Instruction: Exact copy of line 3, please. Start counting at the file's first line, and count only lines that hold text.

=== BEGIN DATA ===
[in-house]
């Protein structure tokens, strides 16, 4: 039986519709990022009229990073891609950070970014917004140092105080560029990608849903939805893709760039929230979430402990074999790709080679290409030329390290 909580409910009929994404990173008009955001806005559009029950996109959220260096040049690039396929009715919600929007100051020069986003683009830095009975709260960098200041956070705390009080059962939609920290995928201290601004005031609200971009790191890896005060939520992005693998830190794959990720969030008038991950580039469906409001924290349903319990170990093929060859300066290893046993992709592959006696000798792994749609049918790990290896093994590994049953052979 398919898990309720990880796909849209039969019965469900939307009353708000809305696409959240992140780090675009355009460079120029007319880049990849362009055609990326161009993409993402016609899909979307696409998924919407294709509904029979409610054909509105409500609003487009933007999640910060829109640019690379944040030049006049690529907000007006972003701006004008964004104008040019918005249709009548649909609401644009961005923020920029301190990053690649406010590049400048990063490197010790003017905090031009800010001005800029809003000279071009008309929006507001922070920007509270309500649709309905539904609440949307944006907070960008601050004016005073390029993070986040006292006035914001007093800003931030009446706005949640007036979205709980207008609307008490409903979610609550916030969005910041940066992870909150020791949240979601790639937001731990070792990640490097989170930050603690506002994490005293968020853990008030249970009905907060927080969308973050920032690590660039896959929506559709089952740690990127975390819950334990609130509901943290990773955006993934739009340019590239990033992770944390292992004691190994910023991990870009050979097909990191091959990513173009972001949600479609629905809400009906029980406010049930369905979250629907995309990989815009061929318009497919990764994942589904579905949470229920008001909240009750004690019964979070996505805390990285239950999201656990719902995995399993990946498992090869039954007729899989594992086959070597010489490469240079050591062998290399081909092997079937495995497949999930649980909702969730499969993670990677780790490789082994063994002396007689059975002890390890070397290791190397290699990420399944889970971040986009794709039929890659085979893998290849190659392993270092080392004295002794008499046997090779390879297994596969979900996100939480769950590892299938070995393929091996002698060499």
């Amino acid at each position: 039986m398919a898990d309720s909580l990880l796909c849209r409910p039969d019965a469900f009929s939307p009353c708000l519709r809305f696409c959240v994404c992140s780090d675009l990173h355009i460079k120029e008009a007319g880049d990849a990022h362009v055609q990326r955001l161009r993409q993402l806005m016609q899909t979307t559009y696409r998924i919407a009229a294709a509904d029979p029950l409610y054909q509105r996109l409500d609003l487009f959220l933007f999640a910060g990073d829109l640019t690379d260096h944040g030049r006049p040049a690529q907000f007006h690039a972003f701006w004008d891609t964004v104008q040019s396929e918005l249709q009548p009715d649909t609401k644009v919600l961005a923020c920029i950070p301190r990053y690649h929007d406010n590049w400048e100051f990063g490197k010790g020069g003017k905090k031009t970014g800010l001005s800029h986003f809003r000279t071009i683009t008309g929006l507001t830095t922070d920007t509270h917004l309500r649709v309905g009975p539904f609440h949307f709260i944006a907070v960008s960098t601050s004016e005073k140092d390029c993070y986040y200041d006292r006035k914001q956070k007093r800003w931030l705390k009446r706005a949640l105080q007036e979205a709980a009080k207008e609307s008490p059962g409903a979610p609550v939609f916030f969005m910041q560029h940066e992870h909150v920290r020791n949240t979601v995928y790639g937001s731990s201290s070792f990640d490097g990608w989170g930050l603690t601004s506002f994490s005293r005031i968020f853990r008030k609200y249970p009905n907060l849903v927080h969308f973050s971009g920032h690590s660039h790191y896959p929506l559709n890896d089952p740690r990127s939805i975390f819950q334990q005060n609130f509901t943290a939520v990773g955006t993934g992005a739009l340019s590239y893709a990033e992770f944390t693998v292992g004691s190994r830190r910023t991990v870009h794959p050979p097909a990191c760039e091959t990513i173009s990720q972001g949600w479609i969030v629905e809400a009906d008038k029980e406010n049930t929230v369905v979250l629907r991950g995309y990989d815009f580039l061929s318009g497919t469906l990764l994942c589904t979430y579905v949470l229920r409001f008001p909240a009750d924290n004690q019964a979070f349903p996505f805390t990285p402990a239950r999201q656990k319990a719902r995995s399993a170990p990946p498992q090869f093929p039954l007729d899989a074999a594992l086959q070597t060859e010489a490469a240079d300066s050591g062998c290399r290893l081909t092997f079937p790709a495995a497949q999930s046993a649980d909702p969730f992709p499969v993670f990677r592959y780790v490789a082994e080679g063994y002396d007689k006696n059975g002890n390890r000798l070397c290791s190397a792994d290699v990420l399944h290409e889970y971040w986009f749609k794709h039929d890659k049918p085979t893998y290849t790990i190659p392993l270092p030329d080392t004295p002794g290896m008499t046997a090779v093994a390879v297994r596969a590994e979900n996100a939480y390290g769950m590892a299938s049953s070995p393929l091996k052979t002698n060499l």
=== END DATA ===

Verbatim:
């Amino acid at each position: 039986m398919a898990d309720s909580l990880l796909c849209r409910p039969d019965a469900f009929s939307p009353c708000l519709r809305f696409c959240v994404c992140s780090d675009l990173h355009i460079k120029e008009a007319g880049d990849a990022h362009v055609q990326r955001l161009r993409q993402l806005m016609q899909t979307t559009y696409r998924i919407a009229a294709a509904d029979p029950l409610y054909q509105r996109l409500d609003l487009f959220l933007f999640a910060g990073d829109l640019t690379d260096h944040g030049r006049p040049a690529q907000f007006h690039a972003f701006w004008d891609t964004v104008q040019s396929e918005l249709q009548p009715d649909t609401k644009v919600l961005a923020c920029i950070p301190r990053y690649h929007d406010n590049w400048e100051f990063g490197k010790g020069g003017k905090k031009t970014g800010l001005s800029h986003f809003r000279t071009i683009t008309g929006l507001t830095t922070d920007t509270h917004l309500r649709v309905g009975p539904f609440h949307f709260i944006a907070v960008s960098t601050s004016e005073k140092d390029c993070y986040y200041d006292r006035k914001q956070k007093r800003w931030l705390k009446r706005a949640l105080q007036e979205a709980a009080k207008e609307s008490p059962g409903a979610p609550v939609f916030f969005m910041q560029h940066e992870h909150v920290r020791n949240t979601v995928y790639g937001s731990s201290s070792f990640d490097g990608w989170g930050l603690t601004s506002f994490s005293r005031i968020f853990r008030k609200y249970p009905n907060l849903v927080h969308f973050s971009g920032h690590s660039h790191y896959p929506l559709n890896d089952p740690r990127s939805i975390f819950q334990q005060n609130f509901t943290a939520v990773g955006t993934g992005a739009l340019s590239y893709a990033e992770f944390t693998v292992g004691s190994r830190r910023t991990v870009h794959p050979p097909a990191c760039e091959t990513i173009s990720q972001g949600w479609i969030v629905e809400a009906d008038k029980e406010n049930t929230v369905v979250l629907r991950g995309y990989d815009f580039l061929s318009g497919t469906l990764l994942c589904t979430y579905v949470l229920r409001f008001p909240a009750d924290n004690q019964a979070f349903p996505f805390t990285p402990a239950r999201q656990k319990a719902r995995s399993a170990p990946p498992q090869f093929p039954l007729d899989a074999a594992l086959q070597t060859e010489a490469a240079d300066s050591g062998c290399r290893l081909t092997f079937p790709a495995a497949q999930s046993a649980d909702p969730f992709p499969v993670f990677r592959y780790v490789a082994e080679g063994y002396d007689k006696n059975g002890n390890r000798l070397c290791s190397a792994d290699v990420l399944h290409e889970y971040w986009f749609k794709h039929d890659k049918p085979t893998y290849t790990i190659p392993l270092p030329d080392t004295p002794g290896m008499t046997a090779v093994a390879v297994r596969a590994e979900n996100a939480y390290g769950m590892a299938s049953s070995p393929l091996k052979t002698n060499l």